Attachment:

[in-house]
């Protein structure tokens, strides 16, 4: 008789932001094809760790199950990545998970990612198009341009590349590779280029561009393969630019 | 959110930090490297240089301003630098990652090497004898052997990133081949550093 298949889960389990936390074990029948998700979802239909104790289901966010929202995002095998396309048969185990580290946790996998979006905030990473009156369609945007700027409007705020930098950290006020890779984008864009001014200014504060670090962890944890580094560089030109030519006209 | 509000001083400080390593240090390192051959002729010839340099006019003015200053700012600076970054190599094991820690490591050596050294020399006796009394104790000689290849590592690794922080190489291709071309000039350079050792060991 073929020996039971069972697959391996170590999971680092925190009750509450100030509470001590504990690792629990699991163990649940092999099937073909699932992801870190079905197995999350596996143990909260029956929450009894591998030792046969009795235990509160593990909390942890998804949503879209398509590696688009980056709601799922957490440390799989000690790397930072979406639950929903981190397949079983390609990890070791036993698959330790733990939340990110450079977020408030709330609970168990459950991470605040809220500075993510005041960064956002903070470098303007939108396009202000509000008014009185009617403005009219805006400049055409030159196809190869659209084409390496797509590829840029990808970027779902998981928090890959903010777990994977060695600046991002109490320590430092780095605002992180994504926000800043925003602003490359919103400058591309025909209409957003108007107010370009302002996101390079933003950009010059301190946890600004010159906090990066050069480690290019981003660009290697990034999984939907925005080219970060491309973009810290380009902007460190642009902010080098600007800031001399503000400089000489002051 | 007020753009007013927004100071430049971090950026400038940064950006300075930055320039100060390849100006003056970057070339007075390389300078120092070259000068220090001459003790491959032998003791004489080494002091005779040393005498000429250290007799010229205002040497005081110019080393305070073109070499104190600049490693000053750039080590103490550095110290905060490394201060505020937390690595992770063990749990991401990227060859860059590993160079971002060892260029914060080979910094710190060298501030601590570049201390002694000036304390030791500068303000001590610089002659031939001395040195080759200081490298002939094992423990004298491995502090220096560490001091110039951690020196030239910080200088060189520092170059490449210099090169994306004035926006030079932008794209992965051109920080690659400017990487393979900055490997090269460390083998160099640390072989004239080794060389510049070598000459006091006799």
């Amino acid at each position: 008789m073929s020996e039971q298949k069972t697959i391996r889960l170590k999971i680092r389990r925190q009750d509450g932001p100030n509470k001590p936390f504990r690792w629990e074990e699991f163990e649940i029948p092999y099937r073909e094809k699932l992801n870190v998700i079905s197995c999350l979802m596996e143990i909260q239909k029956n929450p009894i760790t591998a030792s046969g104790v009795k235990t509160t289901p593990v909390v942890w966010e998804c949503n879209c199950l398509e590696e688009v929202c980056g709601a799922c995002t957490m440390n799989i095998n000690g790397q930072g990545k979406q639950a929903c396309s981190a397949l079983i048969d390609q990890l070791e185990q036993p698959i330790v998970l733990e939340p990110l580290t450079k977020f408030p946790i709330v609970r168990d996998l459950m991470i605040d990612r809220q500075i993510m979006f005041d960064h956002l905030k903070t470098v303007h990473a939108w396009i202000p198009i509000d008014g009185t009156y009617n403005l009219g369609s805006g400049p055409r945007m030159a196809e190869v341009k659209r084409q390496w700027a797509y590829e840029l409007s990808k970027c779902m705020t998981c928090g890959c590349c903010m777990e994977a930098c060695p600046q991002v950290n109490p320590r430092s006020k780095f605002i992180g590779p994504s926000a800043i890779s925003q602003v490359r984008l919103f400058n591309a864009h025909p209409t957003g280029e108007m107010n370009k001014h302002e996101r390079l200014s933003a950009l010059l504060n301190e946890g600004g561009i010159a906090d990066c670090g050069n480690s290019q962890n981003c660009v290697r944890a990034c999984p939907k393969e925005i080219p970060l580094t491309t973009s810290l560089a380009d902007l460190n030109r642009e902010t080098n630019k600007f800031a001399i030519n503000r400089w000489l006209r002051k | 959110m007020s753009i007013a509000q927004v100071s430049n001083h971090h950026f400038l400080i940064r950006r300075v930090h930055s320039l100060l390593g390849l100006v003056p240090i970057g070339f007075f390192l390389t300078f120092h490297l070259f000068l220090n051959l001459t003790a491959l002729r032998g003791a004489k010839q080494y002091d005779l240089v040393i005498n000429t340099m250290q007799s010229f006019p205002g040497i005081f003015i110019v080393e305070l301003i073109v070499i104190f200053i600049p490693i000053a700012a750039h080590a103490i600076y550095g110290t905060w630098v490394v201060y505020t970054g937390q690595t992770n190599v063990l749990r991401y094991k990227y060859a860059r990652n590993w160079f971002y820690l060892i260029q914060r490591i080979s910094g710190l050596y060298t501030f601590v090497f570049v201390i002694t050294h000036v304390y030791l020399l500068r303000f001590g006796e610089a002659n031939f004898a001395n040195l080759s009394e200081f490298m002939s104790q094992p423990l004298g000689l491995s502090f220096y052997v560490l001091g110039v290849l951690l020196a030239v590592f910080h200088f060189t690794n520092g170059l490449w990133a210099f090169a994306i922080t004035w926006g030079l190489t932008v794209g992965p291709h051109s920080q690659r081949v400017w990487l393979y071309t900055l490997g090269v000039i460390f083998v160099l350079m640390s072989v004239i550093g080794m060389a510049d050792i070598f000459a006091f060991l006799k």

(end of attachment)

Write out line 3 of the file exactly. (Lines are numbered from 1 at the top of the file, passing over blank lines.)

């Amino acid at each position: 008789m073929s020996e039971q298949k069972t697959i391996r889960l170590k999971i680092r389990r925190q009750d509450g932001p100030n509470k001590p936390f504990r690792w629990e074990e699991f163990e649940i029948p092999y099937r073909e094809k699932l992801n870190v998700i079905s197995c999350l979802m596996e143990i909260q239909k029956n929450p009894i760790t591998a030792s046969g104790v009795k235990t509160t289901p593990v909390v942890w966010e998804c949503n879209c199950l398509e590696e688009v929202c980056g709601a799922c995002t957490m440390n799989i095998n000690g790397q930072g990545k979406q639950a929903c396309s981190a397949l079983i048969d390609q990890l070791e185990q036993p698959i330790v998970l733990e939340p990110l580290t450079k977020f408030p946790i709330v609970r168990d996998l459950m991470i605040d990612r809220q500075i993510m979006f005041d960064h956002l905030k903070t470098v303007h990473a939108w396009i202000p198009i509000d008014g009185t009156y009617n403005l009219g369609s805006g400049p055409r945007m030159a196809e190869v341009k659209r084409q390496w700027a797509y590829e840029l409007s990808k970027c779902m705020t998981c928090g890959c590349c903010m777990e994977a930098c060695p600046q991002v950290n109490p320590r430092s006020k780095f605002i992180g590779p994504s926000a800043i890779s925003q602003v490359r984008l919103f400058n591309a864009h025909p209409t957003g280029e108007m107010n370009k001014h302002e996101r390079l200014s933003a950009l010059l504060n301190e946890g600004g561009i010159a906090d990066c670090g050069n480690s290019q962890n981003c660009v290697r944890a990034c999984p939907k393969e925005i080219p970060l580094t491309t973009s810290l560089a380009d902007l460190n030109r642009e902010t080098n630019k600007f800031a001399i030519n503000r400089w000489l006209r002051k | 959110m007020s753009i007013a509000q927004v100071s430049n001083h971090h950026f400038l400080i940064r950006r300075v930090h930055s320039l100060l390593g390849l100006v003056p240090i970057g070339f007075f390192l390389t300078f120092h490297l070259f000068l220090n051959l001459t003790a491959l002729r032998g003791a004489k010839q080494y002091d005779l240089v040393i005498n000429t340099m250290q007799s010229f006019p205002g040497i005081f003015i110019v080393e305070l301003i073109v070499i104190f200053i600049p490693i000053a700012a750039h080590a103490i600076y550095g110290t905060w630098v490394v201060y505020t970054g937390q690595t992770n190599v063990l749990r991401y094991k990227y060859a860059r990652n590993w160079f971002y820690l060892i260029q914060r490591i080979s910094g710190l050596y060298t501030f601590v090497f570049v201390i002694t050294h000036v304390y030791l020399l500068r303000f001590g006796e610089a002659n031939f004898a001395n040195l080759s009394e200081f490298m002939s104790q094992p423990l004298g000689l491995s502090f220096y052997v560490l001091g110039v290849l951690l020196a030239v590592f910080h200088f060189t690794n520092g170059l490449w990133a210099f090169a994306i922080t004035w926006g030079l190489t932008v794209g992965p291709h051109s920080q690659r081949v400017w990487l393979y071309t900055l490997g090269v000039i460390f083998v160099l350079m640390s072989v004239i550093g080794m060389a510049d050792i070598f000459a006091f060991l006799k």